SUPPLEMENTARY INFORMATION: Fort Benning, located in west-central Georgia and east-central Alabama, is home to the: MCoE; the Infantry and Armor Schools; 3d Brigade Combat Team, 3d Infantry Division; 75th Ranger Regiment; 11th Engineer Battalion; 13th Combat Support Service Battalion; and, other organizations.
Fort Benning's primary missions include supporting the training of these units in order to provide Soldiers with the most challenging and realistic training possible.
Fort Benning is currently comprised of approximately 184,000 contiguous acres of federally owned land. The recently published Army Training Strategy has placed a focus on the conduct of battalion level maneuver at home station for units subordinate to the Brigade Combat Teams.
To meet this training requirement at Fort Benning, the Army has identified a need to acquire up to 82,800 acres of additional land to enhance realistic training conditions.
The Army proposes to acquire additional land to better meet the training needs of the MCoE and deployable units stationed at Fort Benning.
This additional land will enhance training of the units at Fort Benning, and will allow Soldiers to train to more realistic standards in preparation for deployment.
This action will also enable the Army to move certain Scout Leaders Course training off the current Installation to newly acquired property to comply with the US Fish and Wildlife Service biological opinion for the Maneuver Center of Excellence.
The alternatives being studied include lands in several distinct study areas southeast and south of Fort Benning in Chattahoochee, Marion Webster, and Stewart counties in Georgia and southwest in Russell County, Alabama.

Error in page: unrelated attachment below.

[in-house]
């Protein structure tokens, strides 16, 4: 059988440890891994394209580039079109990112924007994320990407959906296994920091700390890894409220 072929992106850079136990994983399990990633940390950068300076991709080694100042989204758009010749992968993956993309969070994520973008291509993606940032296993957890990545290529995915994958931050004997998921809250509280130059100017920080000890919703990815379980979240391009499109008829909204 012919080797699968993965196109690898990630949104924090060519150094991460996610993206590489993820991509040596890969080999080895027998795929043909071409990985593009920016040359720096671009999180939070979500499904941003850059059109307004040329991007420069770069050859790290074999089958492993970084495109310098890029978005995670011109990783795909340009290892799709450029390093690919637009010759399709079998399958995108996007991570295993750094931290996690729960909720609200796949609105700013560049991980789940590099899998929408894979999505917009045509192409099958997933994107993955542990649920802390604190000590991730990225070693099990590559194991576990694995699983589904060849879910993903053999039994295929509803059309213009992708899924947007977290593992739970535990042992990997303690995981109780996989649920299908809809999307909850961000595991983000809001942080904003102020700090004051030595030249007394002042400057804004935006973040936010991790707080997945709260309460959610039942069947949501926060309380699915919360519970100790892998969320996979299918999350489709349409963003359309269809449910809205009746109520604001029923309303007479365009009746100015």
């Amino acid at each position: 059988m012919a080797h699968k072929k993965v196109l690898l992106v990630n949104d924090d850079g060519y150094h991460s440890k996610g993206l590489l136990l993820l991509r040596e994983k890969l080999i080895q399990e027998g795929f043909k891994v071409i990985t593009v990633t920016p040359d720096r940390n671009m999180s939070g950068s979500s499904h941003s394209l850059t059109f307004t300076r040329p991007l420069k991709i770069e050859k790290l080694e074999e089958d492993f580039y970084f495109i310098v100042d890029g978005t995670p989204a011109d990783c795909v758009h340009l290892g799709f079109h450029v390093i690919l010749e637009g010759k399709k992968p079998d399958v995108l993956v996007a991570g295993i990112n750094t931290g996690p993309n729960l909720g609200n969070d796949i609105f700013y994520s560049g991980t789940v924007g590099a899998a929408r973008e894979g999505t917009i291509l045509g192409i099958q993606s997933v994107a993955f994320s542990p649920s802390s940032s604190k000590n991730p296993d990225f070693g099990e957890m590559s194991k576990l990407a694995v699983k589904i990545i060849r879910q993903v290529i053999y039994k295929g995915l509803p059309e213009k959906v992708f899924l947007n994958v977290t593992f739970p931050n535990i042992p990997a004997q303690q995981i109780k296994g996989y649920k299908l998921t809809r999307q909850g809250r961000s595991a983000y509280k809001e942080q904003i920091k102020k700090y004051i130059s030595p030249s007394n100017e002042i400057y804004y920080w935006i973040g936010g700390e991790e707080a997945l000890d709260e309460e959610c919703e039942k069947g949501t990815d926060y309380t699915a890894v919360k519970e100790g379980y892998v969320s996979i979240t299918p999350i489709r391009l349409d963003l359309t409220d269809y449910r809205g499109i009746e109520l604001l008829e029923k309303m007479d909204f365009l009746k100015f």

The Army will also analyze the No Action Alternative, which will evaluate the impacts of taking no action to acquire additional training land around Fort Benning.
Resource areas which may be impacted as a result of converting existing land-use to support military training include air quality, traffic, noise, water resources, biological resources, cultural resources, socioeconomics, utilities, land use, and solid and hazardous materials/waste, as well as cumulative environmental effects.
Significant impacts could occur to socioeconomics and land use.
The public is invited to participate in the scoping process. The scoping process begins with the publication of this Notice of Intent in the Federal Register and will last for 30 days.
The scoping process will include at least three public scoping meetings which are opportunities for the public to receive information about the proposed action and alternatives and to assist the Army in determining issues related to the proposed acquisition to be addressed in the EIS.
These meetings will be held in communities surrounding Fort Benning and the specific details of the meetings will be announced in local media sources.
The public will also be invited to review and comment on the Draft EIS when it is available for review.
Comments from the public will be considered before any decision is made regarding implementing the proposed action at Fort Benning.